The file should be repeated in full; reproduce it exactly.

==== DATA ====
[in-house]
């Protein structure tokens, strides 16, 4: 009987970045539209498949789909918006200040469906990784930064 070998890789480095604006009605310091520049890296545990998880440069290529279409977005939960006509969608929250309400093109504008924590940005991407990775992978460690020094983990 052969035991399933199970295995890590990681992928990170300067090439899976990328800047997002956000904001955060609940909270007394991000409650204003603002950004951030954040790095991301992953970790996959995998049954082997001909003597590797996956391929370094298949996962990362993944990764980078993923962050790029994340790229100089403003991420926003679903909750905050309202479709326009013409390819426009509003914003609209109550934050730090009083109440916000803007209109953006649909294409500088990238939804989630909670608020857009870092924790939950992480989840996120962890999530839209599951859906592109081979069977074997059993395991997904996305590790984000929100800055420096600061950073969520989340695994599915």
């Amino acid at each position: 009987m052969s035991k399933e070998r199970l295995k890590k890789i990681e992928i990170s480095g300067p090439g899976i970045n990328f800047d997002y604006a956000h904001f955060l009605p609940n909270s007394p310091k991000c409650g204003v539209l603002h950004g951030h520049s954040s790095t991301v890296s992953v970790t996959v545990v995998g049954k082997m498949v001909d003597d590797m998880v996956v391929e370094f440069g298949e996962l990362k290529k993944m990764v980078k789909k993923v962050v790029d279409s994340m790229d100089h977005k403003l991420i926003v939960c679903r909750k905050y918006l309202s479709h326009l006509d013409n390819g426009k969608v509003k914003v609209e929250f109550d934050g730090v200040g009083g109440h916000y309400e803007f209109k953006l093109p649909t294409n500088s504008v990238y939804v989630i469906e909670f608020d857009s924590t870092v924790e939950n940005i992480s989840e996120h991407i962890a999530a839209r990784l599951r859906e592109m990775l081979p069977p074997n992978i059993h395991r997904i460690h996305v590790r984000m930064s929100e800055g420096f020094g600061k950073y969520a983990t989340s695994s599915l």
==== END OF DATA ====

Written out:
[in-house]
């Protein structure tokens, strides 16, 4: 009987970045539209498949789909918006200040469906990784930064 070998890789480095604006009605310091520049890296545990998880440069290529279409977005939960006509969608929250309400093109504008924590940005991407990775992978460690020094983990 052969035991399933199970295995890590990681992928990170300067090439899976990328800047997002956000904001955060609940909270007394991000409650204003603002950004951030954040790095991301992953970790996959995998049954082997001909003597590797996956391929370094298949996962990362993944990764980078993923962050790029994340790229100089403003991420926003679903909750905050309202479709326009013409390819426009509003914003609209109550934050730090009083109440916000803007209109953006649909294409500088990238939804989630909670608020857009870092924790939950992480989840996120962890999530839209599951859906592109081979069977074997059993395991997904996305590790984000929100800055420096600061950073969520989340695994599915």
């Amino acid at each position: 009987m052969s035991k399933e070998r199970l295995k890590k890789i990681e992928i990170s480095g300067p090439g899976i970045n990328f800047d997002y604006a956000h904001f955060l009605p609940n909270s007394p310091k991000c409650g204003v539209l603002h950004g951030h520049s954040s790095t991301v890296s992953v970790t996959v545990v995998g049954k082997m498949v001909d003597d590797m998880v996956v391929e370094f440069g298949e996962l990362k290529k993944m990764v980078k789909k993923v962050v790029d279409s994340m790229d100089h977005k403003l991420i926003v939960c679903r909750k905050y918006l309202s479709h326009l006509d013409n390819g426009k969608v509003k914003v609209e929250f109550d934050g730090v200040g009083g109440h916000y309400e803007f209109k953006l093109p649909t294409n500088s504008v990238y939804v989630i469906e909670f608020d857009s924590t870092v924790e939950n940005i992480s989840e996120h991407i962890a999530a839209r990784l599951r859906e592109m990775l081979p069977p074997n992978i059993h395991r997904i460690h996305v590790r984000m930064s929100e800055g420096f020094g600061k950073y969520a983990t989340s695994s599915l």